- Series: Technology in Action
- Paperback: 203 pages
- Publisher: Apress; 1st ed. edition (May 3, 2016)
- Language: English
- ISBN-10: 1484213246
- ISBN-13: 978-1484213247
- Product Dimensions: 6.1 x 0.5 x 9.2 inches
- Shipping Weight: 9.6 ounces (View shipping rates and policies)
- Average Customer Review: 4 customer reviews
- Amazon Best Sellers Rank: #1,417,443 in Books (See Top 100 in Books)
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3D Printed Science Projects: Ideas for your classroom, science fair or home (Technology in Action) 1st ed. Edition
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About the Author
As an engineer and management consultant, Joan Horvath has coordinated first-of-a-kind interdisciplinary technical and business projects, helping people with no common vocabulary (startups, universities, small towns, etc). work together. Her experience as a systems engineer has spanned software development, spacecraft flight operations, risk management, and spacecraft/ground system test and contingency planning.As an educator, Joan’s passion is bringing science and technology to the non-specialist in a comprehensible and entertaining way that will stay with the learner for a lifetime.
Top customer reviews
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But that was my initial reaction. It still deserves 5 Amazon stars for the material it tries to present. It is not just the usual nonsense of the paper clip or the coaster, or some silly rabbit (BTW rabbits are not silly, the 3d version is), but some realy interesting stuff. What it attempts to do is use 3D prints of concepts difficult to appreciate say on a 2D piece of paper in a 3D printed form. But it goes well beyond that. There are some concepts that I would not waist filament to generate 3D material with, for example levers etc... Once you understand the concepts in this book, there are so many other teaching projects that you can create. couple that with an Arduino, and you are on your way.
This is a great teaching tool.
Mr. Mosa Kaleel's review is very encouraging. Unfortunately, at first glance the material looks intimidating and I suspect that a number of teachers will get frustrated and perhaps return the book. I recommend starting with the $1.75 Kindle version.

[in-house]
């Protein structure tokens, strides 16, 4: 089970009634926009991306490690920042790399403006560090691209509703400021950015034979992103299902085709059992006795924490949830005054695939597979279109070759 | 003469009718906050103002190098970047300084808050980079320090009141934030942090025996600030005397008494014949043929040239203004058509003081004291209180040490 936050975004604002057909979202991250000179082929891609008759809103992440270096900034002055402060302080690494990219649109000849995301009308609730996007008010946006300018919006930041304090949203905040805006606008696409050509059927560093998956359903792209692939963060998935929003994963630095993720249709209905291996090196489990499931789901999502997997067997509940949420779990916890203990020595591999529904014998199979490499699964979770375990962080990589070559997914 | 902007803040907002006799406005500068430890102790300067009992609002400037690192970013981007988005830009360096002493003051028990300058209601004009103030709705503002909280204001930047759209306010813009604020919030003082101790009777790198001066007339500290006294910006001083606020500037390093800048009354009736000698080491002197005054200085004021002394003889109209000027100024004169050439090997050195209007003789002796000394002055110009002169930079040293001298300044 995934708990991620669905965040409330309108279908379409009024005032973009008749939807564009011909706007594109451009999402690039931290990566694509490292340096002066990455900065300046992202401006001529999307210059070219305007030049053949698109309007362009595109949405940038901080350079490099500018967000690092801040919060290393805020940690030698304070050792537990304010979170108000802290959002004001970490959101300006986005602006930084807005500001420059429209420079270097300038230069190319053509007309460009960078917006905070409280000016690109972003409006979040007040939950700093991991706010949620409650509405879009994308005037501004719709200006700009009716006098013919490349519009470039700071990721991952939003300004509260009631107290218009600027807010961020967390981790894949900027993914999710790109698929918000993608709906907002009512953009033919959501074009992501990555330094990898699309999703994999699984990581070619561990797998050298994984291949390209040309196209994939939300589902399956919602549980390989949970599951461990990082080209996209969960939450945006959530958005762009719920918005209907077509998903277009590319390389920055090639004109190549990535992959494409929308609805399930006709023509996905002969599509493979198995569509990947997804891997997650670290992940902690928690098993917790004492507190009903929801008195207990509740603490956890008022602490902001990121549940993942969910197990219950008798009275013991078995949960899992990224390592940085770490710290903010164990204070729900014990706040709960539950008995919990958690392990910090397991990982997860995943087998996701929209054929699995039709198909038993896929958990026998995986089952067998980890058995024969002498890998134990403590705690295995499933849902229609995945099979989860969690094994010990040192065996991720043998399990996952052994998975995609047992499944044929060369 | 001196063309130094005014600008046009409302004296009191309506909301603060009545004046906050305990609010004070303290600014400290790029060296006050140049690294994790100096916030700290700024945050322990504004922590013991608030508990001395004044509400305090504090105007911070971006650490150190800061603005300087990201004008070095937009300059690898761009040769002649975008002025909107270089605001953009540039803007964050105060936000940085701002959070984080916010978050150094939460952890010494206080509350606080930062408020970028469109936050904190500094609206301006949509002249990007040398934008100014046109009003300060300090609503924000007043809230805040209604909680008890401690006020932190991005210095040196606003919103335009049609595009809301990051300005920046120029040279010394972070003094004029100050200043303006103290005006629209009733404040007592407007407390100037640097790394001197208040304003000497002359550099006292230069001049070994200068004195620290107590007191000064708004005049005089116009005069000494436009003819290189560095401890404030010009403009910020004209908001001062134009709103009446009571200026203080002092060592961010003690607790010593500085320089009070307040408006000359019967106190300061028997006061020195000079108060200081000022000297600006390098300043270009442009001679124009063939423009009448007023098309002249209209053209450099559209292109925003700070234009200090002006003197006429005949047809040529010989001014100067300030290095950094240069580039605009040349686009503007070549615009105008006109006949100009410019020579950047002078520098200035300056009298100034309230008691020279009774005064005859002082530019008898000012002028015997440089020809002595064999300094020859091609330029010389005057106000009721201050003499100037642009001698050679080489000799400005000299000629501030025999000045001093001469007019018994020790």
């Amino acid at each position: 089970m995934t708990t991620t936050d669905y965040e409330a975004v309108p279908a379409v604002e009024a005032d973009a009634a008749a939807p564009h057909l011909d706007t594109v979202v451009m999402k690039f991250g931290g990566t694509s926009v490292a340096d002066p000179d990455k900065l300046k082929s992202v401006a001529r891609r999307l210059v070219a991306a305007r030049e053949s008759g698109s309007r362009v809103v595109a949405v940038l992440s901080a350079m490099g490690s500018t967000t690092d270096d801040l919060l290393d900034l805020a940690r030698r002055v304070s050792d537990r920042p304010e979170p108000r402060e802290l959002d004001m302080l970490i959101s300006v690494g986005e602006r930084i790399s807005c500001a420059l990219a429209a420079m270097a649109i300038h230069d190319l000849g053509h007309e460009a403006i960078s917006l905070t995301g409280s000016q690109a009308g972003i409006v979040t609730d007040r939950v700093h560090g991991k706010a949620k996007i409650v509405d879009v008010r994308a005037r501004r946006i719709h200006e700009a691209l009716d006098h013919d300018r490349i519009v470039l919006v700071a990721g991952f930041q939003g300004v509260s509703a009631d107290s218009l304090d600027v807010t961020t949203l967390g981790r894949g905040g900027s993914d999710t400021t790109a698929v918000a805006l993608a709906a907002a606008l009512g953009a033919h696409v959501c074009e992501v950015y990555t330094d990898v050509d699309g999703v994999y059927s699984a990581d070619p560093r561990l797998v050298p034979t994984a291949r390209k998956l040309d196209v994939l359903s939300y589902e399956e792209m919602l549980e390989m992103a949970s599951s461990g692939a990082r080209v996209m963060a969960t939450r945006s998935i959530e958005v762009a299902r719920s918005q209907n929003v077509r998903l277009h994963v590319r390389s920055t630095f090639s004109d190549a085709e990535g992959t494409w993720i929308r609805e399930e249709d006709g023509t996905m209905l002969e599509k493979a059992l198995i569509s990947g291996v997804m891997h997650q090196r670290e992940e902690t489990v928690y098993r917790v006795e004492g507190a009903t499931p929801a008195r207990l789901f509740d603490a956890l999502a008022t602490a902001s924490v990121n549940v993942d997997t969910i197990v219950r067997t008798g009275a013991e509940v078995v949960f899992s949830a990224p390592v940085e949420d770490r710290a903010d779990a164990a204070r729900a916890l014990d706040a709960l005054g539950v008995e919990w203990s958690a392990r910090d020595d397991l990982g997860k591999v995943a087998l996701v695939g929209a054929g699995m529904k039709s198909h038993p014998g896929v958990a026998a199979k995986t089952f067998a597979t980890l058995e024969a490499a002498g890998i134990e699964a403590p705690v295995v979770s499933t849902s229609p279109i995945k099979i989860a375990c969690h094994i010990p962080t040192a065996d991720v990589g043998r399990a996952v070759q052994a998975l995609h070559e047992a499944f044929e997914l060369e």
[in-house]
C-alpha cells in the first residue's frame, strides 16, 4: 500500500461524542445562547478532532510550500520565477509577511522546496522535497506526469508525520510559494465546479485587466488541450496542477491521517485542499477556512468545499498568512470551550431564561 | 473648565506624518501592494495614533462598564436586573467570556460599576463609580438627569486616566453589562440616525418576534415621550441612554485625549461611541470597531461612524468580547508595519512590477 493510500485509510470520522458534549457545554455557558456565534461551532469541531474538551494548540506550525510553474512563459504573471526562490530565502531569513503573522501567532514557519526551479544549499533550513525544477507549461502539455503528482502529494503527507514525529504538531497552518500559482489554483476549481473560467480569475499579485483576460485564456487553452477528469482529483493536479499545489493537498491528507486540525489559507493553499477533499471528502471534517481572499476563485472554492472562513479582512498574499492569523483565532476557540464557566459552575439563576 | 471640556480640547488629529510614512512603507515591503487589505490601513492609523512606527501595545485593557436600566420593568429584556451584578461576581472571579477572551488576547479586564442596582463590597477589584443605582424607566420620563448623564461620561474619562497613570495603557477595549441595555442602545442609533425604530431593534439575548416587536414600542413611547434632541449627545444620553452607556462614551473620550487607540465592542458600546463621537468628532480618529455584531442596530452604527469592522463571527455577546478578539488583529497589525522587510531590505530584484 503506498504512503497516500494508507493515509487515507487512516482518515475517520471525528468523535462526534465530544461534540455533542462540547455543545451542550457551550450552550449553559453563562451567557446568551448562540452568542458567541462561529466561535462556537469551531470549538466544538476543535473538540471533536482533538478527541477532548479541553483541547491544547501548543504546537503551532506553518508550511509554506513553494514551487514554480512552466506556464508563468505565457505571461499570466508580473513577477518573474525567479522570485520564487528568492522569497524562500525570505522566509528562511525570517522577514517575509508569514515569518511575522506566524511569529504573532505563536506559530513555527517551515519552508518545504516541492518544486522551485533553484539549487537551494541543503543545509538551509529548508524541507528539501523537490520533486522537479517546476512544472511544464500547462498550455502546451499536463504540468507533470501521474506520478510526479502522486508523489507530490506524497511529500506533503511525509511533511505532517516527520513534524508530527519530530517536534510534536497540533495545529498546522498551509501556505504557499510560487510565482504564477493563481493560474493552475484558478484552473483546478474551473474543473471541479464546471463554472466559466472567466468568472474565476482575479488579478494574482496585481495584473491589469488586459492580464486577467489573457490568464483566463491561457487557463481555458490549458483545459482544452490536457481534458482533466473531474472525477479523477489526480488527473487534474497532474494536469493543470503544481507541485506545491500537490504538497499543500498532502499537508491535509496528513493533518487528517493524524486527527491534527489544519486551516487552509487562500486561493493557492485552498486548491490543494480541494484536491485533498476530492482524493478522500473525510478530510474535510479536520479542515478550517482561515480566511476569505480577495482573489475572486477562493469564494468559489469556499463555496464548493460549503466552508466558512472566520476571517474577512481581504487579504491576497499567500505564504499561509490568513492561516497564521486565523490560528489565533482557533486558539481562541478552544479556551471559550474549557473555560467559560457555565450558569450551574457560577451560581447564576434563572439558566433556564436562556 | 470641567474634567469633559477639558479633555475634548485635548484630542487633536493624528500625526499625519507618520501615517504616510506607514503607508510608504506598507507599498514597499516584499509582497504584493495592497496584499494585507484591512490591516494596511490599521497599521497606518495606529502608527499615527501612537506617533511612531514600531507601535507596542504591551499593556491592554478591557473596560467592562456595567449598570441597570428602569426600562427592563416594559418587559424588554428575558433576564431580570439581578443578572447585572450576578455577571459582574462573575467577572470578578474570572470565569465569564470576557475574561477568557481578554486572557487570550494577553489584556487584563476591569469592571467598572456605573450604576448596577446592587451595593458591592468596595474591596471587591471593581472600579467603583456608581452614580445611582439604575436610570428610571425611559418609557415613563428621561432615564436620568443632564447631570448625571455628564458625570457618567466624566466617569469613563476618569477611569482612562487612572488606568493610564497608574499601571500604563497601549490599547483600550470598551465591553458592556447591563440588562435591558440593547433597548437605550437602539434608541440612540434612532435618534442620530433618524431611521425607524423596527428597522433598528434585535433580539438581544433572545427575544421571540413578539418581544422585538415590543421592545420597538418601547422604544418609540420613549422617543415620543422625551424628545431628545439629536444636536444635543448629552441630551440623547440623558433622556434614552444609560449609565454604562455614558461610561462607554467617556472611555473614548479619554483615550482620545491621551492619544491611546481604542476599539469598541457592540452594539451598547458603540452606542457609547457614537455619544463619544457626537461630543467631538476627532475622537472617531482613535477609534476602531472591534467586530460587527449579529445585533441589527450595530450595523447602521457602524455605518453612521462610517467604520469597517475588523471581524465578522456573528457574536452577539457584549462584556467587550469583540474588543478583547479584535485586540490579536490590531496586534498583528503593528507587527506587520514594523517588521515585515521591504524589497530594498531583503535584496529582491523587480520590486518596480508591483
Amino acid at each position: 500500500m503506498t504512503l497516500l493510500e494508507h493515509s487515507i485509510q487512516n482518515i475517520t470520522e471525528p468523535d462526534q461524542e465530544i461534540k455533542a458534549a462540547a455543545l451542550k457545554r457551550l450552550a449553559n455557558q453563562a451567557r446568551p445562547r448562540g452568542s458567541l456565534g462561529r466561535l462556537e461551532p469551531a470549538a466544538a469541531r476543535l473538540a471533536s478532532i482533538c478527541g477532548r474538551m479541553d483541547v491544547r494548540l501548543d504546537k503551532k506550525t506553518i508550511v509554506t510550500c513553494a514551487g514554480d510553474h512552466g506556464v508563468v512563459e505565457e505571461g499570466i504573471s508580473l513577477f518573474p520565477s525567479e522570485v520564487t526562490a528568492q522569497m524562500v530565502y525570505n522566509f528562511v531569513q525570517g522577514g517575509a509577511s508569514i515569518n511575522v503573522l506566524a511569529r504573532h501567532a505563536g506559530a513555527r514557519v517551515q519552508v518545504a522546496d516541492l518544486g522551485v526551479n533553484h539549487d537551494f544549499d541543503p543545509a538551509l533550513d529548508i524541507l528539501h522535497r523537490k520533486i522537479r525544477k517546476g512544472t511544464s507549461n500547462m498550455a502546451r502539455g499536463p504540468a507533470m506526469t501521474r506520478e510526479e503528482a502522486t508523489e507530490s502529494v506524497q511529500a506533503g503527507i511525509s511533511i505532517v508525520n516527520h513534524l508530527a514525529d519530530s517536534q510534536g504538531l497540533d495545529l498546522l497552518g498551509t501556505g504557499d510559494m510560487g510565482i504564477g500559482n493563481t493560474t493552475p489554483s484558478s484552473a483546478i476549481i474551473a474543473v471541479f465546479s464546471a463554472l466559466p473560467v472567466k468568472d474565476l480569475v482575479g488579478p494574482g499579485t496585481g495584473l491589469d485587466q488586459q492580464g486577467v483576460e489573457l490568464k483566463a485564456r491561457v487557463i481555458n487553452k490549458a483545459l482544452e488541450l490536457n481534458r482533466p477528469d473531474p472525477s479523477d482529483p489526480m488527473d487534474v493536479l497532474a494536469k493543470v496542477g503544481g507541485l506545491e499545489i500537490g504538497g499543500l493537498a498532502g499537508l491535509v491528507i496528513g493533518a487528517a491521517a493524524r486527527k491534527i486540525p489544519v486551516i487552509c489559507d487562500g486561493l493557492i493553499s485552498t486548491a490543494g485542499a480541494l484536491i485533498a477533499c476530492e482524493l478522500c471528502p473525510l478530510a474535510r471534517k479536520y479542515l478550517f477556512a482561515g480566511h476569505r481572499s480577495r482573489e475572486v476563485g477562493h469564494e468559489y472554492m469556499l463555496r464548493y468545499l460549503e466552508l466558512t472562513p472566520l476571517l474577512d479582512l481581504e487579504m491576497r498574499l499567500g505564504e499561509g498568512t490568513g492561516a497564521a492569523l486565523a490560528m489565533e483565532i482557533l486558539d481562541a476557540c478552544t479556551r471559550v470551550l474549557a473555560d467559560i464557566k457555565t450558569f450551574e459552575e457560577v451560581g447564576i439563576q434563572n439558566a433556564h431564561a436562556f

3D Printed Science Projects addresses the “We Bought It, Now What?” problem of 3D printers. Each chapter starts with a science or math concept and then provides a model for you to print. So, in the chapter about Gravity, the science about the orbit of Haley’s Comet around the Sun is discussed. Then they give you the actual software code to make an orbit model. Pretty cool.
The authors use the free software openSCAD. Don’t be afraid. I was, but the online documentation for openSCAD turns out to be good. After spending not much time using the software, my rookie fear is disappearing.
Encouraged, I’ve decided to make the model that explains light waves. The supplied code works fine and I’m happy to say that the 3D printer is happily 3D printing.
One last important meaty note is that once you have a model working in the software, the authors suggest how to easily manipulate the variables for different effects. After you start doing that, the creative juices start flowing.
I respect this book. It does exactly what it says it will, with economy. Expect to be challenged, to have to think, and to be inspired. With a strong will and this excellent guidance, you can and should succeed.